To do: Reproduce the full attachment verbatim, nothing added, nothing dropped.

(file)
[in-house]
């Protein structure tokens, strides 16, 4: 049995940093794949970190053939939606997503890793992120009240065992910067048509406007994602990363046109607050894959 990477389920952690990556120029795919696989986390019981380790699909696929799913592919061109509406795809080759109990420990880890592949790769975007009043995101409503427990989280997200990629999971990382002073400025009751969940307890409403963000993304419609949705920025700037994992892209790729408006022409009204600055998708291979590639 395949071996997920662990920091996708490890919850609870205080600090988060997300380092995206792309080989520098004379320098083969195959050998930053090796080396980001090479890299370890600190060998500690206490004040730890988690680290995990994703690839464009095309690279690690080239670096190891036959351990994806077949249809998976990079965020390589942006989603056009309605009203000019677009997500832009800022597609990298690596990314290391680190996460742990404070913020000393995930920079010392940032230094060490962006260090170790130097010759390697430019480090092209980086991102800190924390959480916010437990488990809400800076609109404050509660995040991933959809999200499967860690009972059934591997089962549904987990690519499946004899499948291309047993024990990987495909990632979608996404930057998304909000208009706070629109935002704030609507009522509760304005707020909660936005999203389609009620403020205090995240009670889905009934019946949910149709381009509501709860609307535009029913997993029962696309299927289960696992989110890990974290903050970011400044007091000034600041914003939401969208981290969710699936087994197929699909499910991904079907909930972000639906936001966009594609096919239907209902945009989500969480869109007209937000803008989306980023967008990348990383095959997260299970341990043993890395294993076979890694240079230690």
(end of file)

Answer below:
[in-house]
């Protein structure tokens, strides 16, 4: 049995940093794949970190053939939606997503890793992120009240065992910067048509406007994602990363046109607050894959 990477389920952690990556120029795919696989986390019981380790699909696929799913592919061109509406795809080759109990420990880890592949790769975007009043995101409503427990989280997200990629999971990382002073400025009751969940307890409403963000993304419609949705920025700037994992892209790729408006022409009204600055998708291979590639 395949071996997920662990920091996708490890919850609870205080600090988060997300380092995206792309080989520098004379320098083969195959050998930053090796080396980001090479890299370890600190060998500690206490004040730890988690680290995990994703690839464009095309690279690690080239670096190891036959351990994806077949249809998976990079965020390589942006989603056009309605009203000019677009997500832009800022597609990298690596990314290391680190996460742990404070913020000393995930920079010392940032230094060490962006260090170790130097010759390697430019480090092209980086991102800190924390959480916010437990488990809400800076609109404050509660995040991933959809999200499967860690009972059934591997089962549904987990690519499946004899499948291309047993024990990987495909990632979608996404930057998304909000208009706070629109935002704030609507009522509760304005707020909660936005999203389609009620403020205090995240009670889905009934019946949910149709381009509501709860609307535009029913997993029962696309299927289960696992989110890990974290903050970011400044007091000034600041914003939401969208981290969710699936087994197929699909499910991904079907909930972000639906936001966009594609096919239907209902945009989500969480869109007209937000803008989306980023967008990348990383095959997260299970341990043993890395294993076979890694240079230690």